Thursday, April 27, 2000

Women on UC faculty paid less, study says


Gender gap amounts to 2.83% to 4.85%

By Ben L. Kaufman
The Cincinnati Enquirer

        A new study says the University of Cincinnati generally pays female faculty less than male colleagues, but UC says individual inequities do not amount to a systemic problem.

        Women's average pay is 2.83 percent to 4.85 percent less after experience, seniority, degrees, academic rank and race are considered, economist Robert K. Toutkoushian said.

        It could cost as much as $23 million to redress this disparity, his study added.

        His $13,000 study, commissioned by UC's branch of the American Association of University Professors, analyzed UC pay data for the 1999-2000 school year.

        Historic data suggested unequal treatment, “but we wanted to know "where are we right now?'” said Andrea Kornbluh, associate professor of history and head of the AAUP's Committee W on gender inequities. “I think we got our money's worth.”

        If the AAUP isn't satisfied with UC's response, it could become an issue in imminent contract negotiations, Ms. Kornbluh said. “We will not do nothing. ... The study is not going to be sitting around waiting for something to happen.”

        Committee W gave copies of the study to UC this month, “assuming that seeing this problem, they would want to do something about it,” Ms. Kornbluh said. She has since met with Provost Anthony J. Perzigian.

        UC spokesman Greg Hand said Wednesday that the university has “a number of people looking at this study” but it was too early to comment on it. However, “There is no evidence, despite a number of charges in the past, that the university shows a pattern of inequity,” he said.

        When individuals show they are unfairly compensated, “we do make adjustments,” Mr. Hand said, but an “equity adjustment for an individual is different from admitting there is an equity problem university-wide.”

        He said UC has made such adjustments from an equity fund at least since 1985 and, this year, expects to spend about $100,000 to bring individual women's salaries up to those of comparable male colleagues.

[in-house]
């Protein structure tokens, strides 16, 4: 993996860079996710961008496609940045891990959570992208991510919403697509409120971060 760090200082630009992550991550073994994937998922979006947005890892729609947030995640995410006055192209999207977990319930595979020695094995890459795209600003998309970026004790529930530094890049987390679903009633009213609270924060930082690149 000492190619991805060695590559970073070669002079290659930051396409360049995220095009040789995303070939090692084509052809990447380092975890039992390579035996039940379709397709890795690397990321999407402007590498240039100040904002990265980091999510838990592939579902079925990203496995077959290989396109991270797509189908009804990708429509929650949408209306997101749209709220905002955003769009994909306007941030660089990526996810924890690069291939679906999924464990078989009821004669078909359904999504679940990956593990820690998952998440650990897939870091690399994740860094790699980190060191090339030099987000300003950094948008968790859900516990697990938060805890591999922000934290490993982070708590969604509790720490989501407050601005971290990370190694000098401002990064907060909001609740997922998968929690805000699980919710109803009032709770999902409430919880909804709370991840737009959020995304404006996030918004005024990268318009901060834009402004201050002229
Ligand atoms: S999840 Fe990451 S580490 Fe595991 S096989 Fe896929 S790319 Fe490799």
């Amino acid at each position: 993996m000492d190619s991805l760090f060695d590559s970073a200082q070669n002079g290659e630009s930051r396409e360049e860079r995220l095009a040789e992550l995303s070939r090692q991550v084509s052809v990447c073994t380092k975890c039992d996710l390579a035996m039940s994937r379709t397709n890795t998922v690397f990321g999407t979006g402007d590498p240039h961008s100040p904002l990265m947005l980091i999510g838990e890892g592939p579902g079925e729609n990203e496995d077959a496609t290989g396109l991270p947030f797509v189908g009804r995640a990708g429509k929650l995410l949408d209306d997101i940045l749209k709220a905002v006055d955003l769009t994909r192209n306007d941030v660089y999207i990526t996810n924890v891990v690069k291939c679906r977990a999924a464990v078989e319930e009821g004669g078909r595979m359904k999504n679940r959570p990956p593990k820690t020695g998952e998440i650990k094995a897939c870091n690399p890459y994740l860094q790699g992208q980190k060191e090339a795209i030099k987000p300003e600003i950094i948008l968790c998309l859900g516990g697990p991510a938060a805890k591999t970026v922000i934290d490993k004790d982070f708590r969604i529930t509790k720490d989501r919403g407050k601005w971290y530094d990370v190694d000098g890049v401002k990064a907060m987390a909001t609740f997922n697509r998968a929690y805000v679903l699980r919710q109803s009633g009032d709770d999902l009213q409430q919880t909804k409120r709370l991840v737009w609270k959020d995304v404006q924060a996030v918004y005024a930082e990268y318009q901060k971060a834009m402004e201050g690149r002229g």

If warranted, equity payments recommended by Dr. Toutkoushian are “something that needs to be bargained,” Mr. Hand said, citing the AAUP contract.

        He said the contract limits compensation beyond negotiated raises.

        The study did not surprise Maita Levine, professor emerita of mathematical science. In the 1970s, she said a federal official probing anti-female bias at UC told her, “You're practically the stereotype of the underpaid female.”

        It hasn't gotten much better, Nancy Evers said.

        Head of the education administration program and a full professor, Ms. Evers settled her 1995 lawsuit over pay for an unspecified lump sum last summer without a salary adjustment.

        A federal judge refused to certify her complaint as a class action and rejected the study on which she relied to prove personal and systemic inequities.

        Ms. Evers said she was paid $10,000 to $20,000 a year less than comparable colleagues when she sued. “Now, it's still under where it should be. ... It makes me sad that the system doesn't compensate us fairly.”

        There also was good news for UC in his study, Dr. Toutkoushian said. He found:

        „Women and men earn roughly the same in nontenured adjunct, clinical, research or field service academic positions.

        „There was no evidence in salary or rank data of discrimination against faculty members of color.

        „Data on current faculty “do not provide clear evidence” of discrimination in vital promotions to tenured associate and full professorships.

        Dr. Toutkoushian is executive director of the Office of Policy Analysis for the University System of New Hampshire, with a specialty of faculty/staff compensation.

        Ms. Kornbluh said AAUP hired him because he is a university executive whose pay/promotion analyses for faculties and colleges are regarded as unbiased.

        Dr. Toutkoushian studied 439 female UC faculty members and 889 male colleagues on the payroll last October, that is, “regular” faculty members who were tenured or in positions that made them eligible for tenure in all 17 UC colleges.

        Medical school professors without regular outside clinical income were included, but medical school faculty whose outside incomes were not available were excluded, as were teachers ineligible for tenure.

        Dr. Toutkoushian said it would cost UC $1.5 million for an across-the-board increase that would raise every eligible female faculty member's base salary 4.85 per cent.

        If would cost $2.2 million to raise base salaries if individual disparities were taken into account.

        However, “The cost of removing all current and past gender-based salary inequities is conservatively estimated at $7.3 million and can range as high as $23 million depending on the assumed levels of past salary inequities.”

        AAUP will present the data at an open forum at 4 p.m. May 2 in 401A/B Tangeman University Center.

       



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